I’m a person who has an increased risk of developing breast cancer, thanks to family history, very dense breast tissue, and the fact that I will almost certainly not have a child before the age of 35, if I have one at all. I do what I can to manage risk factors that are within my reach–such as drinking moderately, doing breast self-exams every month, and reading up on new research. But I’ve also learned over time to focus on prevention broadly whenever possible. No matter how you choose to fold prevention into your lifestyle, I think that articles like this one have a place in helping to underscore the big picture.

5. Finally, while I didn’t exactly agree with this article on hunger, I found it interesting. The author’s main point is that hunger is a primarily psychological phenomenon, and he sees this as evidence for the failure of most diets, which involve denying the “hunger mood.”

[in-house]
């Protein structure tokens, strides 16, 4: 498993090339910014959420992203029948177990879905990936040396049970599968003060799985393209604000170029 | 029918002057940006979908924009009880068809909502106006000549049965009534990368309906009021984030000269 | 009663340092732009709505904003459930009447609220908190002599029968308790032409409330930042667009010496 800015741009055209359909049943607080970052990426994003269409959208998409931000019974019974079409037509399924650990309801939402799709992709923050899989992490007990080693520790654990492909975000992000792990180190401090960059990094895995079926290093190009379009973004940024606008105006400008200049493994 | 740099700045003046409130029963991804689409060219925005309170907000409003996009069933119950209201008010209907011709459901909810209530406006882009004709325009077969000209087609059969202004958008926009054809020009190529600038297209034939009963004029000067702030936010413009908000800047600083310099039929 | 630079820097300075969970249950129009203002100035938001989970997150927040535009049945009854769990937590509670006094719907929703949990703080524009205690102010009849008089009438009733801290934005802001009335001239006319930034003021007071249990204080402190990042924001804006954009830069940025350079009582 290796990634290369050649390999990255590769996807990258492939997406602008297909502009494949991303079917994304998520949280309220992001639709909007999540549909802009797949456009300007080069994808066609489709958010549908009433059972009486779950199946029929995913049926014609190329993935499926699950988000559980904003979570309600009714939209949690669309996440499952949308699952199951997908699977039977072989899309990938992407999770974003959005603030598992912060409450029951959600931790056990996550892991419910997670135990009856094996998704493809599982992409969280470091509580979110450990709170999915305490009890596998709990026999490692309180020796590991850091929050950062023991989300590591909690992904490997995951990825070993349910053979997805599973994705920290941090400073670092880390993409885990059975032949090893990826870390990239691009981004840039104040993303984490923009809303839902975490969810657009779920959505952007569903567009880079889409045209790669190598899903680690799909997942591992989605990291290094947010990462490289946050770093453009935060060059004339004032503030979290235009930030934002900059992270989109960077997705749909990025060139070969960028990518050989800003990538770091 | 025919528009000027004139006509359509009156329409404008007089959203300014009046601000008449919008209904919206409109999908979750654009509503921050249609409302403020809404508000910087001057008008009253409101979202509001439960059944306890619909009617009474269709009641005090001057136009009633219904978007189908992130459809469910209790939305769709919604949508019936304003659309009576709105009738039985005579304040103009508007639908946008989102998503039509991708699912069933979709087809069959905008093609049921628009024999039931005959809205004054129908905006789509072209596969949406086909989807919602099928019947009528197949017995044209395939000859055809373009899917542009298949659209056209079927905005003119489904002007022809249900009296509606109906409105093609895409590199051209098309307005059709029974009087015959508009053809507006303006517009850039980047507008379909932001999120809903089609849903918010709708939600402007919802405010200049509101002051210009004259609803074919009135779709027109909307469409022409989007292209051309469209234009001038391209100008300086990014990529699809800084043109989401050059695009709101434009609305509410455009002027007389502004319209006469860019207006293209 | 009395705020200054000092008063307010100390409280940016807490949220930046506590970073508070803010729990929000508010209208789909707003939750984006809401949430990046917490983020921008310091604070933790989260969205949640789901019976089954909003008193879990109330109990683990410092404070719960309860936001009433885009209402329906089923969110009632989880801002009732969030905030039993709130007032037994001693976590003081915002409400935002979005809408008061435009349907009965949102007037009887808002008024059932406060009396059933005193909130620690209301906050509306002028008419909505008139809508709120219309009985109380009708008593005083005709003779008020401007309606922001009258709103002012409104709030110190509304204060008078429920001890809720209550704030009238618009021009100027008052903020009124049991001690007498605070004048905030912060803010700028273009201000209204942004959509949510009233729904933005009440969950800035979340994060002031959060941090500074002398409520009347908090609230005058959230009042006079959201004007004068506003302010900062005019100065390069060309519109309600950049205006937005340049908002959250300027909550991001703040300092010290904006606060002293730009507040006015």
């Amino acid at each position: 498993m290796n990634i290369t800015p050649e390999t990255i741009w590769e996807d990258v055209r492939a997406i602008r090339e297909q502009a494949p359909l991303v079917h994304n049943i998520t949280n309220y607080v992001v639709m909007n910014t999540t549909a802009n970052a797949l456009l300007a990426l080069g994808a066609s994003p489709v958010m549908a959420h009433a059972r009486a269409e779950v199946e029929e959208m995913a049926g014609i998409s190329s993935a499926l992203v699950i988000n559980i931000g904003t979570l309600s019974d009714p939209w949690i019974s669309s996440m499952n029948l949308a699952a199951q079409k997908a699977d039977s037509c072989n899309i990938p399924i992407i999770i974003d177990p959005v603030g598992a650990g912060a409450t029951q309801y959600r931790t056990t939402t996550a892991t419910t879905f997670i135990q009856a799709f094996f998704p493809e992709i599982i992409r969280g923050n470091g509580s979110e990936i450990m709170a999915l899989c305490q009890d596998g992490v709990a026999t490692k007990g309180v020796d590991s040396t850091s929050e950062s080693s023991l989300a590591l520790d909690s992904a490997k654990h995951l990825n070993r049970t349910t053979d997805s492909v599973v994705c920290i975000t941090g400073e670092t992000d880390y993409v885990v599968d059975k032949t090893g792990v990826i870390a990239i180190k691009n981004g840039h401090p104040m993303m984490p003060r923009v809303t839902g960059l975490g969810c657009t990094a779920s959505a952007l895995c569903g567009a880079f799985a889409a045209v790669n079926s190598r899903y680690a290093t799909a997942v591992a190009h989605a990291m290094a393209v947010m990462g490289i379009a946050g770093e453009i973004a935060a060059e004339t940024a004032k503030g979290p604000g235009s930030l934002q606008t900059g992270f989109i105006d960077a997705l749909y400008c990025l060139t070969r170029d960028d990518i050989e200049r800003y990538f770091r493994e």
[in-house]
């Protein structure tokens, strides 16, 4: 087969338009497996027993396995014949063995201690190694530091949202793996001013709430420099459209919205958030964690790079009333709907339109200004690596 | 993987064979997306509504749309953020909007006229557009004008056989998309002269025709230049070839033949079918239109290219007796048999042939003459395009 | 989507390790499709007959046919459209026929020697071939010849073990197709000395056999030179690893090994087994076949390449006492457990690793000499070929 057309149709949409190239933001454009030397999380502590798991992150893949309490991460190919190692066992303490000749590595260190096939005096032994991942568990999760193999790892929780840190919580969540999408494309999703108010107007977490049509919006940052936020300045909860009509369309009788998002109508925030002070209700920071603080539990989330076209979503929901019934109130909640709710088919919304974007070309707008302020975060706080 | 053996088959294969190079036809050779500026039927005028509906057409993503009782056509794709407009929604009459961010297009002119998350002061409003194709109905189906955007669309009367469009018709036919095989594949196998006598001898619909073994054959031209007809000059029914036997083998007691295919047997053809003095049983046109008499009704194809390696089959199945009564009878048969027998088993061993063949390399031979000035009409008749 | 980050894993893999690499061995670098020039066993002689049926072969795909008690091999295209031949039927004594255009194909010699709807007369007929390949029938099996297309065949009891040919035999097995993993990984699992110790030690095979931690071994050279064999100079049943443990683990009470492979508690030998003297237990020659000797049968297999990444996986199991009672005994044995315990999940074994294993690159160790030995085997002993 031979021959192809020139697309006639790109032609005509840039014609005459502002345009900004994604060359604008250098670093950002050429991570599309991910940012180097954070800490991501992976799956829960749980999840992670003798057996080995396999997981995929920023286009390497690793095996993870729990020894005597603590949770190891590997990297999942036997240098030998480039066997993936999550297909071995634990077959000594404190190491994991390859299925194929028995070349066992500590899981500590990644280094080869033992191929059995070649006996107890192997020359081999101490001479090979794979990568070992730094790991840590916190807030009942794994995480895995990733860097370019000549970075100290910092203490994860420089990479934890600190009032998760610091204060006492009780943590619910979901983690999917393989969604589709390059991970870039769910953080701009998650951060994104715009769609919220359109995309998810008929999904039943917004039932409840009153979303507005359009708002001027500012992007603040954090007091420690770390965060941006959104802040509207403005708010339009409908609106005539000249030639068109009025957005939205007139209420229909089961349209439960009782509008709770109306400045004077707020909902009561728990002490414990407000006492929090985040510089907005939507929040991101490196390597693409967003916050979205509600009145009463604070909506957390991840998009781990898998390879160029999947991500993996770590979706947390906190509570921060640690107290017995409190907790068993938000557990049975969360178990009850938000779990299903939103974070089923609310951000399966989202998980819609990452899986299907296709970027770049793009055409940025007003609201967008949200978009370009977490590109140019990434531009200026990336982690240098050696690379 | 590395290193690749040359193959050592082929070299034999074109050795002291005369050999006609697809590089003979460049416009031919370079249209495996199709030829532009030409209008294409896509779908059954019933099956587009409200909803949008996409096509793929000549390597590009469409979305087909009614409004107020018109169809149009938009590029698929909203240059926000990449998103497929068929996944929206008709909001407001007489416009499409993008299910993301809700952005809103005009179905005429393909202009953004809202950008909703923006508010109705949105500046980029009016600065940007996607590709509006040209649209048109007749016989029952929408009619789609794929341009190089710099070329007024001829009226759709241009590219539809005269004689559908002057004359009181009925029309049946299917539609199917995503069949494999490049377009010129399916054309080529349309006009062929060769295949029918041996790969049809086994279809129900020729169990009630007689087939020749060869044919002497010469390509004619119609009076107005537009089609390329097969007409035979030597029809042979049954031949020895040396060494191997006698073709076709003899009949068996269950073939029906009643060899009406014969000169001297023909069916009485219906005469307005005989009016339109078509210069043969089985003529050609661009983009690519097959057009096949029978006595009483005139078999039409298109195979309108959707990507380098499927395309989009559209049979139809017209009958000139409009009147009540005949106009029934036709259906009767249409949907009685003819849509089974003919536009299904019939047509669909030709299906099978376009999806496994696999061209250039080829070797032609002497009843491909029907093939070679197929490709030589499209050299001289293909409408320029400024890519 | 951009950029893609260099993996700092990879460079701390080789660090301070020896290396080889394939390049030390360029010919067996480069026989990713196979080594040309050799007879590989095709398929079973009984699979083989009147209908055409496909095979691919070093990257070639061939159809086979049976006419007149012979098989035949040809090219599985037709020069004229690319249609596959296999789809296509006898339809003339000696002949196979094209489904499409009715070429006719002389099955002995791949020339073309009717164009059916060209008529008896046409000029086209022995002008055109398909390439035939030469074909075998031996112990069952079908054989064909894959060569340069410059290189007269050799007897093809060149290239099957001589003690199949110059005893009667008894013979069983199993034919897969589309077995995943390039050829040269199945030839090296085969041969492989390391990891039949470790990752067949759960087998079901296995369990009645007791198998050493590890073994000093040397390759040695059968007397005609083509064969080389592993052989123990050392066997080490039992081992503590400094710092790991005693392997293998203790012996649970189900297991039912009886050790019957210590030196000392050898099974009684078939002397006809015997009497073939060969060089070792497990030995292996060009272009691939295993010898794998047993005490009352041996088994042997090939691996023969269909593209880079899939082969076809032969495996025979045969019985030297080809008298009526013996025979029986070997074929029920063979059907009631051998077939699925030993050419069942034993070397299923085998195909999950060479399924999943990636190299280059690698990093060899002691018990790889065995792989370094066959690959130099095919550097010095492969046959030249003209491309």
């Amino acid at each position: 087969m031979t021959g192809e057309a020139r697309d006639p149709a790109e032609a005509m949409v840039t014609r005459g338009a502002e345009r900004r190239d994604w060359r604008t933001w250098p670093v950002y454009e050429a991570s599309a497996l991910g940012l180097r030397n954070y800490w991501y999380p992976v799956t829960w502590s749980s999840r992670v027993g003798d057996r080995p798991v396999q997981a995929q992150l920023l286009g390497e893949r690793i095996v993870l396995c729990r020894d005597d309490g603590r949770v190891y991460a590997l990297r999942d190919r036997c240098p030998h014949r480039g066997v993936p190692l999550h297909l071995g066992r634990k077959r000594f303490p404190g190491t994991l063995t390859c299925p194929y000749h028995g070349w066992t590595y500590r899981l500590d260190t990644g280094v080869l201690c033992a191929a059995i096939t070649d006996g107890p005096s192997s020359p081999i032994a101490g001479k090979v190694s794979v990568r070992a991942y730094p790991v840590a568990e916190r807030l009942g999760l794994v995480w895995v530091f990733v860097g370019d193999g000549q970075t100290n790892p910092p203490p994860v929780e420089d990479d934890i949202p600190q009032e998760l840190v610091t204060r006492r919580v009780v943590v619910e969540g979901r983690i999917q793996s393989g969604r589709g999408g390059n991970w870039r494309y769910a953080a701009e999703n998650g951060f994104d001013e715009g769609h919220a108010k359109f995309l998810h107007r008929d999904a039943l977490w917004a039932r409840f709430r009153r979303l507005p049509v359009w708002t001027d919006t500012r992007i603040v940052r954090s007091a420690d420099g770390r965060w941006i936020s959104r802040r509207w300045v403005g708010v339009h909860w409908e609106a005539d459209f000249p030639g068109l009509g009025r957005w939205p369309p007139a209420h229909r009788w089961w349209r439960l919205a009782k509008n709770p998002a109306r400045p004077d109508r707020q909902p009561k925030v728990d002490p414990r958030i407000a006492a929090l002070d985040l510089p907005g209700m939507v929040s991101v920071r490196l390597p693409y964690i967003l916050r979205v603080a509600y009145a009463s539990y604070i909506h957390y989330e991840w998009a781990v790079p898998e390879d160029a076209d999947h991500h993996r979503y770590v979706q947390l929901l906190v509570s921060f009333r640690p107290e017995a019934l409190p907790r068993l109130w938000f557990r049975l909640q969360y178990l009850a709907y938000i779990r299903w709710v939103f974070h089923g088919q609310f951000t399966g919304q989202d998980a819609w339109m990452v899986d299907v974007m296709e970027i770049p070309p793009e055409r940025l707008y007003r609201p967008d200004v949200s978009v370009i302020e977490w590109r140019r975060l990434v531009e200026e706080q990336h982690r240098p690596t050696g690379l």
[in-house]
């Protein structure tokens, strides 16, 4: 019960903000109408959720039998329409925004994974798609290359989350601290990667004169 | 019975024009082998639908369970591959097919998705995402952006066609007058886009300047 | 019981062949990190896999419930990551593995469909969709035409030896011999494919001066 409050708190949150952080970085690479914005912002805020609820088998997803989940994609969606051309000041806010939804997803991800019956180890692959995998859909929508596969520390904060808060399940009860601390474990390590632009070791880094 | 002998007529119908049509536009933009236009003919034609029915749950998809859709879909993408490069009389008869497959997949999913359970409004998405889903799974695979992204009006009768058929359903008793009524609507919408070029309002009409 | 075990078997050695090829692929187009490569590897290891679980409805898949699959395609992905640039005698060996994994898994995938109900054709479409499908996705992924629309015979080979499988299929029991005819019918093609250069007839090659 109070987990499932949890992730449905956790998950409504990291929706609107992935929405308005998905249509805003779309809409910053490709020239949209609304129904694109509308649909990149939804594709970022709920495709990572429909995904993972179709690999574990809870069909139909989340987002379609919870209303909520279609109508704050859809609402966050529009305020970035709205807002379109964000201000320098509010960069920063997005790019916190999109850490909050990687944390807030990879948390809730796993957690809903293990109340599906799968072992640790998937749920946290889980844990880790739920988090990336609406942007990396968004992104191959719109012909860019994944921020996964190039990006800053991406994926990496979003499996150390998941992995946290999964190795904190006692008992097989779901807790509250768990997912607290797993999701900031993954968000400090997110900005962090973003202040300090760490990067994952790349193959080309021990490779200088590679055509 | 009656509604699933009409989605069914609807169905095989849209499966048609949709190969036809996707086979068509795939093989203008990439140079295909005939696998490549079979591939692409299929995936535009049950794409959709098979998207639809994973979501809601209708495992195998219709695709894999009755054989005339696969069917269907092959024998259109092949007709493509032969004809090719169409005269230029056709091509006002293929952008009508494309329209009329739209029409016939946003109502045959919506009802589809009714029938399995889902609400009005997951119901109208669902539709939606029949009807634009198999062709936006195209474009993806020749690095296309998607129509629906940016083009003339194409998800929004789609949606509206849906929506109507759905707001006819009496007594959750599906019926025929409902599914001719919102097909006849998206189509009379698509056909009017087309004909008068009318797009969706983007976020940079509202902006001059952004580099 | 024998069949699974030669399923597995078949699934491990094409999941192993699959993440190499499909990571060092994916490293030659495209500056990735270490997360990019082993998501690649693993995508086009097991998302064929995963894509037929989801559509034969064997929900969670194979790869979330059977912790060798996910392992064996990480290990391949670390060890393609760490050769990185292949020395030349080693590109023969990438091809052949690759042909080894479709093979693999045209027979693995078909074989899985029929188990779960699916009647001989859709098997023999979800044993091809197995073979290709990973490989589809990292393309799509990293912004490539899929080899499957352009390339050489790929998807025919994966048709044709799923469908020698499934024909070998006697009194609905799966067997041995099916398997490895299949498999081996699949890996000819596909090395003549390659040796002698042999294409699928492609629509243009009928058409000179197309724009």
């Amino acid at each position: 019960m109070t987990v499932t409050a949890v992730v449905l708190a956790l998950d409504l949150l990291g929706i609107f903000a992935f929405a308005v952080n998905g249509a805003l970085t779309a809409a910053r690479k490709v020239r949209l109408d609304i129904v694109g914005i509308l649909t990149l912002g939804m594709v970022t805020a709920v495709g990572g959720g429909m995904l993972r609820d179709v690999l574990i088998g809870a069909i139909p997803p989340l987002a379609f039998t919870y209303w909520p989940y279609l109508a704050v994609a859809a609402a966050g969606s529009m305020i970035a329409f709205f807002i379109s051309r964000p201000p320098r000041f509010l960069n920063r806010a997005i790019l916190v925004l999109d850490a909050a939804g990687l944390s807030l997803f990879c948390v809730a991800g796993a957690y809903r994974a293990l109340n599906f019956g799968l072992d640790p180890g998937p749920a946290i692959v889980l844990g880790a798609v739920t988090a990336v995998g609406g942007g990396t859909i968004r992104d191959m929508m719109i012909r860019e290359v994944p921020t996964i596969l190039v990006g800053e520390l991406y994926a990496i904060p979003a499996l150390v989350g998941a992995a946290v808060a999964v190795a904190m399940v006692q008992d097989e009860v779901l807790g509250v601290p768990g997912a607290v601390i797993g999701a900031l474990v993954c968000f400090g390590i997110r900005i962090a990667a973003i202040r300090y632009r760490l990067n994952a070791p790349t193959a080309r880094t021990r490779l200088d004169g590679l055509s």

While psychology is certainly a part of hunger (as are lifestyle, habit, culture, and many other non-biological factors), I wouldn’t go so far as to say that hormones and blood sugar aren’t also a very substantial part of the phenomenon, too. In that sense, I take issue with author Michael Graziano’s premise, which to some extent suggests that weight maintenance is all about mind over matter. However, I do firmly agree that most diets are so profoundly at odds our biochemistry and psychology that they end up backfiring. In any case, it’s an interesting read.

And that’s it on this chilly day, everyone. I look forward to checking in tomorrow with a new menu plan for the week and an update on the SNAP challenge. Till soon!